âIn Norway there was a big tent for the competitors and there were some serious athletes doing amazing stretches,â he says. . It’s interesting to see, but from my personal perspective, when you go into this environment every day for a week … I don’t know … I don’t really know how to say it … I would rather to really go out, explore and develop my skills in a slightly different way.
Christopherson, 42, took what he describes as the “tourist route” until the final stages of the competition. Like many surfing competitions, Eurosurf uses a repechage system, so, for example, surfers who fail to progress from their first round heats enter a repechage round which effectively gives them a second chance to stay. in the event, and the same happens in the second round. In theory, surfers who win all their rounds on first demand should have an advantage because they will have spent less time surfing and more time resting, but Christopherson believes that having more surf really worked in his favor. .
The competition organizers, he explains, had cordoned off an area of ââthe beach where the best waves were breaking for the competition “but you could never train there because the competition was still going on … so having 20 minutes in the draft rounds was good from my perspective – you could determine where the sections were and where the [sand]the banks were working – you could be a little more confident and you weren’t shy. The guys who went straight through the heats and were progressing faster didn’t have as much surf time in the contest area.
In the final, Christopherson faced three serious contenders: Portugal’s Daniel Fonseca, Irishman Shane Meehan and Italian Genesio Ludovisi. âBasically all the surfers in the later stages [of the contest] were either heavily sponsored and semi-pro or full-time pro, âhe says,â The final went well except I didn’t hit a few shots. If I had landed a few hits I think I probably would have come in second, but I just couldn’t get out of it – I just got stuck in the sand and the unsuccessful hits don’t pay off.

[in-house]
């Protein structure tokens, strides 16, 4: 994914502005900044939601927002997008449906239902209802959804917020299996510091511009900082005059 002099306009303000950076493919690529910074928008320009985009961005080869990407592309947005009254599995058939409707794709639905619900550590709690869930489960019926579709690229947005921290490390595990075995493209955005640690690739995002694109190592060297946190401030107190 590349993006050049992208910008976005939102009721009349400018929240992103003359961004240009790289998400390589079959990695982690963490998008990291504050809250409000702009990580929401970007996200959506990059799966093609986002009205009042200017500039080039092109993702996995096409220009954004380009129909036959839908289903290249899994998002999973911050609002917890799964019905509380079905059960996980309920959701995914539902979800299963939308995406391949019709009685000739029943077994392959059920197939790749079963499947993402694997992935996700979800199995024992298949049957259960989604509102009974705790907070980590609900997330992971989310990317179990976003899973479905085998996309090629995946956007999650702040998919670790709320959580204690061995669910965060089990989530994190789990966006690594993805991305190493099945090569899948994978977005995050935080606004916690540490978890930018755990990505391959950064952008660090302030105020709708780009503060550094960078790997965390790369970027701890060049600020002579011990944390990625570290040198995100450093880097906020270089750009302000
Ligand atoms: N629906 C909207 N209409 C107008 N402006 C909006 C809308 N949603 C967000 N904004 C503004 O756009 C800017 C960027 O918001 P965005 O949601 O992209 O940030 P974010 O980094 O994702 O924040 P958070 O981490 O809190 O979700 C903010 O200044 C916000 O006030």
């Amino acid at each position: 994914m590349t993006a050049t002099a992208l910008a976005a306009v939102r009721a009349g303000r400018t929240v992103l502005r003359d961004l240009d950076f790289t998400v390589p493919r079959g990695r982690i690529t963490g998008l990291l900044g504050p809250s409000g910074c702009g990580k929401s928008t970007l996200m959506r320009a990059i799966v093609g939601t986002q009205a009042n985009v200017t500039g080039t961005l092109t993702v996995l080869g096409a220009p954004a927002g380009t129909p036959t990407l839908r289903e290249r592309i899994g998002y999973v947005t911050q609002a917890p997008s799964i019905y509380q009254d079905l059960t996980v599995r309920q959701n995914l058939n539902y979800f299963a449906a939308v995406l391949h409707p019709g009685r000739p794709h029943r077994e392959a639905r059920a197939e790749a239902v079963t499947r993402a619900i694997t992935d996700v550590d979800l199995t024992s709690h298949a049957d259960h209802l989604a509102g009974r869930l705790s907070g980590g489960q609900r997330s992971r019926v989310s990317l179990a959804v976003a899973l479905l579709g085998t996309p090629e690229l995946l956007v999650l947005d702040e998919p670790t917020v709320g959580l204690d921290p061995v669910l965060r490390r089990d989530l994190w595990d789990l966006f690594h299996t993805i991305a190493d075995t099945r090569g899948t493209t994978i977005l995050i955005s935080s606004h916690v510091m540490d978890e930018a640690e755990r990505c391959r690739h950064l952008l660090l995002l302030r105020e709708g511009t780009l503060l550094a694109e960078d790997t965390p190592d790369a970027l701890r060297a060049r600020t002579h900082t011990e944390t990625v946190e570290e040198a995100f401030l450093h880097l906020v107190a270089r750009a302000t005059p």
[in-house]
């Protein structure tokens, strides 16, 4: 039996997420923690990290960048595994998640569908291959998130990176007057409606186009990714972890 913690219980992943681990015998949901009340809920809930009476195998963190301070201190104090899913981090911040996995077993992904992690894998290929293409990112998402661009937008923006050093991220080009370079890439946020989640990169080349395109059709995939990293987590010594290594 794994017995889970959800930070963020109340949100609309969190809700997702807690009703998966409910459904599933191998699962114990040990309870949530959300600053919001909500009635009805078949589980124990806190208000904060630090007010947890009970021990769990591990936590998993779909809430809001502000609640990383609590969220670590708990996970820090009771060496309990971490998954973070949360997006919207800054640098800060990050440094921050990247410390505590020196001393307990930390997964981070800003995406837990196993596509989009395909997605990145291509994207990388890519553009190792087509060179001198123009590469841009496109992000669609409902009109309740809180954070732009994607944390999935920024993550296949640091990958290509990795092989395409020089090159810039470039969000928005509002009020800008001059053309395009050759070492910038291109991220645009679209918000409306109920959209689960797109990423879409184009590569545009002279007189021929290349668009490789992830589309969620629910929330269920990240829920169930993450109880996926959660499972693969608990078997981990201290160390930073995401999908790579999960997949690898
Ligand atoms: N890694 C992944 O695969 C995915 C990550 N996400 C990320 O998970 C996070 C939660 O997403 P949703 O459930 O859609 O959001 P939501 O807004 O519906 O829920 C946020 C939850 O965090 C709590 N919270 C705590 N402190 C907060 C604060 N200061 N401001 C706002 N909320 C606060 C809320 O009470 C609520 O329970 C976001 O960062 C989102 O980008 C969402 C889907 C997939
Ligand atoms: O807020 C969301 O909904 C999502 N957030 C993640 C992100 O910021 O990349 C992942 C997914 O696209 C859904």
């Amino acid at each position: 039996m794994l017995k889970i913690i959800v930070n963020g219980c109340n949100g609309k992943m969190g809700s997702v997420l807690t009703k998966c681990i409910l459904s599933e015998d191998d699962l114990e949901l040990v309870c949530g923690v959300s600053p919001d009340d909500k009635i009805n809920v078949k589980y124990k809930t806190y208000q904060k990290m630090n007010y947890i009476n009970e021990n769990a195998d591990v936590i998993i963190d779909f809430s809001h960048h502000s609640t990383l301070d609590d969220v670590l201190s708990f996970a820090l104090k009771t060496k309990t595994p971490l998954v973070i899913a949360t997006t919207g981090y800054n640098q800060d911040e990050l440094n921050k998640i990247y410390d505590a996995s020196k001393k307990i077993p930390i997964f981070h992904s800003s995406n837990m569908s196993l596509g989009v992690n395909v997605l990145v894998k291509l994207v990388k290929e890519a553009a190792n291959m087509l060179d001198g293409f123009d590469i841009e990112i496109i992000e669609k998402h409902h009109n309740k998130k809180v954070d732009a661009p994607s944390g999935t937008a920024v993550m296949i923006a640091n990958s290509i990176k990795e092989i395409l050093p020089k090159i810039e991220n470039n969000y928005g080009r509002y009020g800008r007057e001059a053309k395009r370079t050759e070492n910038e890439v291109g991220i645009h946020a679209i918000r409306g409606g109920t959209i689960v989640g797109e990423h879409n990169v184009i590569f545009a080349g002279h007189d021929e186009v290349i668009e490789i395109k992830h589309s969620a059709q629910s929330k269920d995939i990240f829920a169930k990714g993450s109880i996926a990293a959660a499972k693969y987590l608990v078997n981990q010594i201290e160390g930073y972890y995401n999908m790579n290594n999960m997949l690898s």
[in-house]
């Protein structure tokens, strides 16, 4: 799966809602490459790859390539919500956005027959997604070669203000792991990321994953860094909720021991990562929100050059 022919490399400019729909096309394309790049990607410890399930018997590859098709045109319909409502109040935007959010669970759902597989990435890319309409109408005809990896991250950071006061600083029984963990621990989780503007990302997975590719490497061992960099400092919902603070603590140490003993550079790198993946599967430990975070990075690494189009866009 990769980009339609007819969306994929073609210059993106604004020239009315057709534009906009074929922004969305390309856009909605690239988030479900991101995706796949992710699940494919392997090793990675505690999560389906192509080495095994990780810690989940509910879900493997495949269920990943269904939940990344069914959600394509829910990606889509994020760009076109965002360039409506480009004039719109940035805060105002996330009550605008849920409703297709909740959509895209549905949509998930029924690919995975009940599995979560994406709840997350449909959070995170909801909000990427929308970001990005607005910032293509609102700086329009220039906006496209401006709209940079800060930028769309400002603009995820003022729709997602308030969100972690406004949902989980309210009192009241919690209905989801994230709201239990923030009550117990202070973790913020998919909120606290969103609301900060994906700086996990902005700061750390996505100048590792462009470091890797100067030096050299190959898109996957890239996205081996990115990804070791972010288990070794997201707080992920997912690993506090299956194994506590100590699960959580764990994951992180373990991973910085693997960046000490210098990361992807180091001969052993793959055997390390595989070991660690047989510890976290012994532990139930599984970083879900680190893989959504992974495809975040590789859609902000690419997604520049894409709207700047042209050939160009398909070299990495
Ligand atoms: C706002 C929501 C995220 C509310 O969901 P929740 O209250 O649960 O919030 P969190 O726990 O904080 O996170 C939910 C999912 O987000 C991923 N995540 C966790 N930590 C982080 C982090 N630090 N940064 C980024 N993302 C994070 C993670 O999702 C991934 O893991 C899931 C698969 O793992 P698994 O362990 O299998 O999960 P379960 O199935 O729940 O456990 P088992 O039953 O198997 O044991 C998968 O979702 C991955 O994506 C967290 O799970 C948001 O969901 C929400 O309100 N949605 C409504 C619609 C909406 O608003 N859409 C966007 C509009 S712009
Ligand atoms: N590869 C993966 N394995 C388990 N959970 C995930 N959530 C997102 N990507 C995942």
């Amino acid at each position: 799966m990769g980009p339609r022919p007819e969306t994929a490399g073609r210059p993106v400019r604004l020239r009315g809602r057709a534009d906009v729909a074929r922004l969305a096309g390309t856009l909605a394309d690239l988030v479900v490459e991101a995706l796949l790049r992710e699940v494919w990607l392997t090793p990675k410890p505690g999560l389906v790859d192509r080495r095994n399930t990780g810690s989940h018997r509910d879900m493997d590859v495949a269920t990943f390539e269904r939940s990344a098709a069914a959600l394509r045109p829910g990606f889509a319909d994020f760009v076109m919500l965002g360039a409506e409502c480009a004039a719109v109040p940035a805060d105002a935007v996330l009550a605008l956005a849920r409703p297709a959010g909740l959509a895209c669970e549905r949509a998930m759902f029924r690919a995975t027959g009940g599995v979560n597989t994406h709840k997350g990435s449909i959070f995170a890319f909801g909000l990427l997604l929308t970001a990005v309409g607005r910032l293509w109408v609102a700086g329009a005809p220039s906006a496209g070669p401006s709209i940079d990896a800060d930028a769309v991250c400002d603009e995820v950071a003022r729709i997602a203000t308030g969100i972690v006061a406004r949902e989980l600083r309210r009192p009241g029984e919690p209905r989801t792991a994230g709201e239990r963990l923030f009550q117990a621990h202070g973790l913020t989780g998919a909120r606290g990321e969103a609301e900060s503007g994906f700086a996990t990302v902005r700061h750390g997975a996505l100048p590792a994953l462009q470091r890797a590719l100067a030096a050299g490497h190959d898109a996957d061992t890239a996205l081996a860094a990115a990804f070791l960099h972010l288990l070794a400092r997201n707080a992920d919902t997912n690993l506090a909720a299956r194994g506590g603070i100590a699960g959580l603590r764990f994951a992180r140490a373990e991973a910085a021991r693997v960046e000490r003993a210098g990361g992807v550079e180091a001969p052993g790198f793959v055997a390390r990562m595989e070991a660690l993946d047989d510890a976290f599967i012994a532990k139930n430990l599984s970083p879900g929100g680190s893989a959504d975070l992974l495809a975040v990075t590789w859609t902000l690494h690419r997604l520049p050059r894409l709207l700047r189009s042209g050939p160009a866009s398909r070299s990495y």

The big winner of the final was Fonseca, with a combined score of 17.66 for his two best waves. The other three were only a point and a half apart though, so although Christopherson was fourth he was probably only one full maneuver away from second.
Still, fourth in Europe, it’s not bad for a guy who isn’t that worried about competing. He will wear a competition jersey again later this month also for the Scottish National Surfing Championships in Thurso, which take place from 30 March to 2 April. Christopherson says he primarily helps junior surfers as a surf instructor for the Dunbar-based Coast to Coast Surf School, but he and his brother Tim, 38, typically participate in the bodyboard division while they are there and in recent years they have tended to trade the trophy with each other. âWe now have younger guys who could push the old guard,â says Christopherson, referring to Max Ferguson-Hook and Oisin Strachan. Who knows? Maybe these young challengers could help Christopherson find his competitive streak. If he does manage to locate him, Europeans should probably be careful.
To find out more about this year’s Scottish Surfing Championships, visit www.thessf.com